Ancestral Spirit worshipers and God Almighty.

In the Ndebele culture, the worship of God is through the ancestral spirits. In other words, in that religion, humans are considered as dying physically, but spiritually, they do not die. The ancestral spirit religion belief is as real as anything considered as such—though not proven physically. The origins of the ancestral spirit worship may not be readily available—due to lack of documentation in the Ndebele traditions. But it was orally passed on from generation to generation—from time immemorial—until Christianity brought changes.

While those living were assumed as unable to recognize the dead, the dead were considered able to watch over the living. The dead would be able to communicate with the living, through the spirit medium. Without a spirit medium, the elder member of the clan, would take over as able to convey messages of the living to the dead. What was necessary was the certainty of the existence of the ancestral spirits. Such ancestral spirits were considered able to provide peace and prosperity in the village.

In this culture—possibly similar with other cultures—there had been proven positive communication, as long as the rites were followed accurately. There was belief in one God, whose name was interchangeable as: u “Nkulunkulu,” u “Mlimu,” u “Mdhali we zinto zonke,” u “Somandla,” etc. All such names implied the existence of a monotheistic God. If the Jews couldn’t accept Jesus—due to their traditional worship of a monotheistic God—the ancestral spirit worshipers, held similar resistance.

The ancestral spirit worship was practiced through an elder in the clan, or through a spirit medium. In other words, there would be communication between the living and the dead. The elder of the clan directed his/her communication to those having recently died, as known by him/her. He/she would then request them to convey the requests to the unknown ancestors—but known by them. The transmission would be clearly considered as not mythical—as practiced through what the practitioners understood, as workable.

The protocol was followed religiously, as considered to spiritually go from one ancestral level to the other. The conveyance of such requests, continued until they reached God Almighty. The bottom line being that those people believed in one true God, not known by physical humans—as the Supreme Being. But they would not communicate with Him directly, but through their ancestors.

The rituals and other activities, could not be readily understood by Christian missionaries, who were quick to assume that those worshipers were superstitious. But, in my view, the ancestral worshipers were more civilized than idol worshipers, for instance. Christian missionaries could not understand those descent worshipers, because they assumed being better than them.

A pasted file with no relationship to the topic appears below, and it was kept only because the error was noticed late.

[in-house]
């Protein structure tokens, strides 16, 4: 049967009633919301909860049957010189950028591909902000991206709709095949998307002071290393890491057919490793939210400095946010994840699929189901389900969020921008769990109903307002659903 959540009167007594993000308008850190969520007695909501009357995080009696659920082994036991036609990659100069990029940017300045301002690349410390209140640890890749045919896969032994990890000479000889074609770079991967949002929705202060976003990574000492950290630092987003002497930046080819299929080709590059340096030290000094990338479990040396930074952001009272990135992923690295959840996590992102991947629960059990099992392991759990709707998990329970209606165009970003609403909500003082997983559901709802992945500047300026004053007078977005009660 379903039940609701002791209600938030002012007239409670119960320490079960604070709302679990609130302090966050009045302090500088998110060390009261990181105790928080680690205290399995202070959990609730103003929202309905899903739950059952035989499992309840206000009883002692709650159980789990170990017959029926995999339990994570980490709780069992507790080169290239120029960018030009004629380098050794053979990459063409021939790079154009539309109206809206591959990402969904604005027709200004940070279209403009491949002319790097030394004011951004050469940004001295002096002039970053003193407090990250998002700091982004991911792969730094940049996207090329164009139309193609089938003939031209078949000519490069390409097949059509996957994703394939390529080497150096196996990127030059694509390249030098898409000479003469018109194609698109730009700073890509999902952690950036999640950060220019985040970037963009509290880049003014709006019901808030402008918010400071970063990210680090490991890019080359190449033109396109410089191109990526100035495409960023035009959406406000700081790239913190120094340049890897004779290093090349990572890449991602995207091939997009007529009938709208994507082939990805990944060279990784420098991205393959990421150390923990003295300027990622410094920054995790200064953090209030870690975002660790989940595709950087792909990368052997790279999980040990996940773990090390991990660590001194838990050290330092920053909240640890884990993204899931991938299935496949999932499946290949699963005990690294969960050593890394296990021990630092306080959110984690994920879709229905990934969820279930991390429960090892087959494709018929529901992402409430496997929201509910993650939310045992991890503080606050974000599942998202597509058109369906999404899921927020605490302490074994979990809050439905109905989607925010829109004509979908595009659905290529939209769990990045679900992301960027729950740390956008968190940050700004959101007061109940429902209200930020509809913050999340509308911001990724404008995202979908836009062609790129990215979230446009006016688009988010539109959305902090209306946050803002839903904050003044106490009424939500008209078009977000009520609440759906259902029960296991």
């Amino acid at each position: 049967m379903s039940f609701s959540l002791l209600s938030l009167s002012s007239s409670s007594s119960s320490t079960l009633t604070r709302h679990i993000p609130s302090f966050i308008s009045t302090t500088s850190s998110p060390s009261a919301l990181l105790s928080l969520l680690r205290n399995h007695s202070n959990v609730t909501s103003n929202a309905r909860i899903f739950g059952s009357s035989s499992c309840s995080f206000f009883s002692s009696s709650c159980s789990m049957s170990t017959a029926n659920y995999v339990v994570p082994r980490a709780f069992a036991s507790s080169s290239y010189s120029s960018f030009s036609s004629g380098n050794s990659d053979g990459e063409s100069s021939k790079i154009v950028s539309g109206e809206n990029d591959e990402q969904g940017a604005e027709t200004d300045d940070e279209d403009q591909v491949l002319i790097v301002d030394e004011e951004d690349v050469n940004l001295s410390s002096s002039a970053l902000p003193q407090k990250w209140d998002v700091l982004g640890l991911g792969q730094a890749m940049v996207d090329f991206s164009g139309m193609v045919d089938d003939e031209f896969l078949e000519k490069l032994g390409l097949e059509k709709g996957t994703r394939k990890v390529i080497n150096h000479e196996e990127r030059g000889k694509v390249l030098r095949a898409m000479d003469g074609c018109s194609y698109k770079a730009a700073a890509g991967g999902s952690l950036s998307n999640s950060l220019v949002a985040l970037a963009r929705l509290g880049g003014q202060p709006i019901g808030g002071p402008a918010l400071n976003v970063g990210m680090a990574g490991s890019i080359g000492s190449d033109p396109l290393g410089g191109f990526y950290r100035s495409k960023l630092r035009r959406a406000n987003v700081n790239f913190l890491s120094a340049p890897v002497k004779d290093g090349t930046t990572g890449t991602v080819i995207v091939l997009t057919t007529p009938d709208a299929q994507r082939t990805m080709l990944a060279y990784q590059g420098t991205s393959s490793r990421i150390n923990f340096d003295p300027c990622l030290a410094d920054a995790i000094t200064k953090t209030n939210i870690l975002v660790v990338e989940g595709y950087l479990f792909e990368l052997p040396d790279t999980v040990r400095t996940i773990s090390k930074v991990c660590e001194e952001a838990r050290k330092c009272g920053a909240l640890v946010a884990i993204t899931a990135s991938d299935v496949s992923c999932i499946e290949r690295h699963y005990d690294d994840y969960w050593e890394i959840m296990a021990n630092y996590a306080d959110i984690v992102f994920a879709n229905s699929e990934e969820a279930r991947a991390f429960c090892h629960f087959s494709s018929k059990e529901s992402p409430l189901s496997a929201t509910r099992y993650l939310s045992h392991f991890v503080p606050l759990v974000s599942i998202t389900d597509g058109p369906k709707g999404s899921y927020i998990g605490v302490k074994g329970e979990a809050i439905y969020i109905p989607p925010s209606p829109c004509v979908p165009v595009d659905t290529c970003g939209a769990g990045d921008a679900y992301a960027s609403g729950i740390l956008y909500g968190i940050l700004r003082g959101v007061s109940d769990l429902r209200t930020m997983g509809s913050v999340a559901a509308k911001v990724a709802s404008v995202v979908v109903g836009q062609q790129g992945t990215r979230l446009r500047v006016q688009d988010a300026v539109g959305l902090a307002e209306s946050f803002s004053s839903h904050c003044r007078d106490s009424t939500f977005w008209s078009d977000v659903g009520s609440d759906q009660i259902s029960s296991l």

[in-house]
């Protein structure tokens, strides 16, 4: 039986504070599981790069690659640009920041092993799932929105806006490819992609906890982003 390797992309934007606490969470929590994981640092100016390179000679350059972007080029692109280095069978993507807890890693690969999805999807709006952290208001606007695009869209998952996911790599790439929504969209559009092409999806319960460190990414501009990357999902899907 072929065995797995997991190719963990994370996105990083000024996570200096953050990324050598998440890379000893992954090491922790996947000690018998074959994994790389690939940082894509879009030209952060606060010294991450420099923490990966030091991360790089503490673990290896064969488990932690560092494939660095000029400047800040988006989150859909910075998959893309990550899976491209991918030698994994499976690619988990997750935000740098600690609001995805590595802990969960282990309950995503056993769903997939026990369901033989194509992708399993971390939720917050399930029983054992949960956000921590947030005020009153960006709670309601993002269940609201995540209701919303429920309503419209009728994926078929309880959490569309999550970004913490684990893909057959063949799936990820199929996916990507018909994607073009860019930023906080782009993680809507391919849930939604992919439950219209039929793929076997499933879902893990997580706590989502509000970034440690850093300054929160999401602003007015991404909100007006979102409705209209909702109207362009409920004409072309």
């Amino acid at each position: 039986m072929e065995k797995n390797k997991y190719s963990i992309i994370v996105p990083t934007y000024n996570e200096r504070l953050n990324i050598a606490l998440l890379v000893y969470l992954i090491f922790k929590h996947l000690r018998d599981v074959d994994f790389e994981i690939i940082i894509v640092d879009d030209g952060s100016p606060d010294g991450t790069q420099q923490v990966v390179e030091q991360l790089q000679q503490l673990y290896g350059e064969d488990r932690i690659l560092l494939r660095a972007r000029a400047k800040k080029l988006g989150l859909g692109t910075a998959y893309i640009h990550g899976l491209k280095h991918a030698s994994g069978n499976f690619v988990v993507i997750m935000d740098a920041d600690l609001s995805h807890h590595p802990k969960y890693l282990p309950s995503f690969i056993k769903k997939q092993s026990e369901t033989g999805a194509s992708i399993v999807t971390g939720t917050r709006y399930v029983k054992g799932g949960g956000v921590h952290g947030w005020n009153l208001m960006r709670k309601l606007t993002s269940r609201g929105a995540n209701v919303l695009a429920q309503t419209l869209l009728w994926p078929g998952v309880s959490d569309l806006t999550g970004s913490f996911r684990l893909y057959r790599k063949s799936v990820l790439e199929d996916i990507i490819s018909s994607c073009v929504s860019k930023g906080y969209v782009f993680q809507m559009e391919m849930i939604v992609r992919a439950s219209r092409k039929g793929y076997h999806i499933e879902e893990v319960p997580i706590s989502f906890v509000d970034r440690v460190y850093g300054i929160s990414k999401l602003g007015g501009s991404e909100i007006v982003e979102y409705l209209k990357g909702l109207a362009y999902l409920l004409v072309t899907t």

The only difference between the Ndebele ancestral worshipers and Israelites, is that the Israelites had everything recorded in scrolls. Record-keeping can be the most reliable endeavor in maintaining customs. The Ndebele ancestral worshipers relied on oral communication, from one generation to the other.

Therefore, there is a lot that cannot be known about the Ndebele ancestral worship. The story of the Exodus, may not have been an expedition limited to the Israelites, as the only chosen nation. While Scriptures point to the Israelites as having been the chosen nation, this could be on account of having had their activities, recorded.

Consider the anecdote of Job, in the Old Testament Bible. Job was a man from the East, with no relationship with the Israelites. But, in Job we are shown a faithful worshiper—possibly, highly regarded than most of the known Israelite prophets. While not much information can be accessed about the origin of ancestral worship, the Almighty God appears as having been involved.

Those people were considered as primitive, by those good at invalidating other people. But nothing takes away the fact that, in God’s image those people were created—just as the ones invalidating them were created in God’s image.

As the only hope of humanity, Jesus came to set the record straight. The ground work was set through Abraham, whose communication with God was not through ancestral worship. The Israelites worshiped God through Abraham, Isaac and Jacob. In other words, the Israelites also got trapped in ancestral worship, like the traditional Ndebele worshipers, or any other ancestral worshiper.